ERIE, Pa. — The game was delayed when one of the boys put his eyes in backward. The players were soon ready, however; they lined up three to a side, defending nets that stretched the width of the court.
“This is going to be fun,” said Jackson Himmelberger, a 14-year-old from Berks County. He’s a wrestler, a wiry 87-pounder, but for the day he had switched to goalball, a Paralympic sport first developed for veterans who were blinded in World War II.
Himmelberger has been blind since birth. To make the game fair — an overarching goal of the Envision Blind Sports summer camp, which brought more than 60 vision-impaired junior athletes to Penn State Behrend this month — any player with any degree of sight wore ski goggles with the lenses blacked out.
The pro teams take that a step further: In June, at the world championships in Hangzhou, China, the players wore adhesive eye patches beneath their goggles.
The referee called for quiet. There were bells in the ball, which players throw with a bowling motion. The defenders listened for the bells and then dove toward the sound, on their sides, arms stretched over their heads, their top leg raised slightly in case the ball bounced. They tried to block the ball with their bodies before it rolled into the net.
“Quiet, please,” the referee said again. But there were two more courts, and both were being used for other sports. There were blind kids testing their balance on longboards, or wrestling, or practicing judo throws. Outside, on the turf field, they were learning lacrosse, hurling a ball that whistled in the air.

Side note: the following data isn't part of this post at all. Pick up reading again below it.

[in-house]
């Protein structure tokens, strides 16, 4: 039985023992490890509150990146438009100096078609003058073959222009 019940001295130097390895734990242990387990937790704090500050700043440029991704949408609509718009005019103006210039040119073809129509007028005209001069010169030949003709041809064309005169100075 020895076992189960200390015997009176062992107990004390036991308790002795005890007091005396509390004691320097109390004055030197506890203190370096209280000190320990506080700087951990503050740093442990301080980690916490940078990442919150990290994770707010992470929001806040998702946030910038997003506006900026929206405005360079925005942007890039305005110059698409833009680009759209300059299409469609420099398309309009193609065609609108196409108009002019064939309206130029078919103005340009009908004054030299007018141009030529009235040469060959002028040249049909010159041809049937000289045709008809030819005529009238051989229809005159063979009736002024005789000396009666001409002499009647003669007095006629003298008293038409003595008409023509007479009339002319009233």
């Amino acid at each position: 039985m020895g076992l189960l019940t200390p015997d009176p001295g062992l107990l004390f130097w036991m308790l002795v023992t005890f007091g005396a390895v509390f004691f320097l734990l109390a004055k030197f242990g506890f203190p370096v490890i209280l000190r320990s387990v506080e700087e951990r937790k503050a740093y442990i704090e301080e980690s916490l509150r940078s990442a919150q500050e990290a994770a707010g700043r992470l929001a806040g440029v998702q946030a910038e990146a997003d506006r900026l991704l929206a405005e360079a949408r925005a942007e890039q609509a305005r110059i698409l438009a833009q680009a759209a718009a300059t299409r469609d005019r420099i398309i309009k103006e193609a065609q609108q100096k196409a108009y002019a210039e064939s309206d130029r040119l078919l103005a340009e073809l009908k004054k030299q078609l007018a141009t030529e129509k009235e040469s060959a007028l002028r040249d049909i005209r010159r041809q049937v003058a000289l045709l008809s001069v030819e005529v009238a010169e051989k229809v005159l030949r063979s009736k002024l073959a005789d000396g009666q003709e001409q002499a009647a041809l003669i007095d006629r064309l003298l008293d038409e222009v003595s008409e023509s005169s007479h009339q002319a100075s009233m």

Luke Snyder was in the pool. He’s 14 and swims for his school in Bloomsburg.
“I’m big on swimming,” he said. “I’m comfortable in the water. I like the way it feels.”
The Envision camp is open to vision-impaired youth between the ages of 5 and 18. It introduces them to sports they haven’t tried, such as archery, rock climbing, and horseback riding. Other events are modified to keep the athletes safe. In the pool, for example, counselors tap the swimmers’ shoulders with a foam pool noodle to signal that they are close to the wall.
“We want them to have an opportunity to be active,” said Jillian Stringfellow, the camp director. “Then, when they’re ready, they can push themselves to their limit.”
This year’s group spent a week at Penn State Behrend, traveling from 10 states, including Colorado and Hawaii. They played soccer and floor hockey and threw foam-tipped javelins. They bounced at a trampoline park and navigated a treetop ropes course.
“Some of these kids have been sidelined their whole lives,” said Wendy Fagan, an instructor in the adapted physical activity program at Slippery Rock University. She founded Envision Blind Sports in 2007. In addition to the summer camp, she leads day clinics and competitions. In the winters, her athletes ski; in the summers, they paddleboard and play golf.
At the Behrend camp, between matches, they sat in small groups, talking, laughing and discussing strategy for their favorite computer games.
“Every day in school, these kids feel different,” Fagan said. “They know people are looking at them. Here, they are with kids who are just like them, and they become lifelong friends.”
On the court, however, the competition was often intense.
“They learn they can play sports that maybe they thought were closed off to them,” Fagan said. “That builds a lot of confidence.
"We also give them an opportunity to just be kids — to run and play and be part of a team,” she said. “That’s fundamental to the development of any child. It influences so much about how we move through the world.”
Assistant director, news and information, Penn State Behrend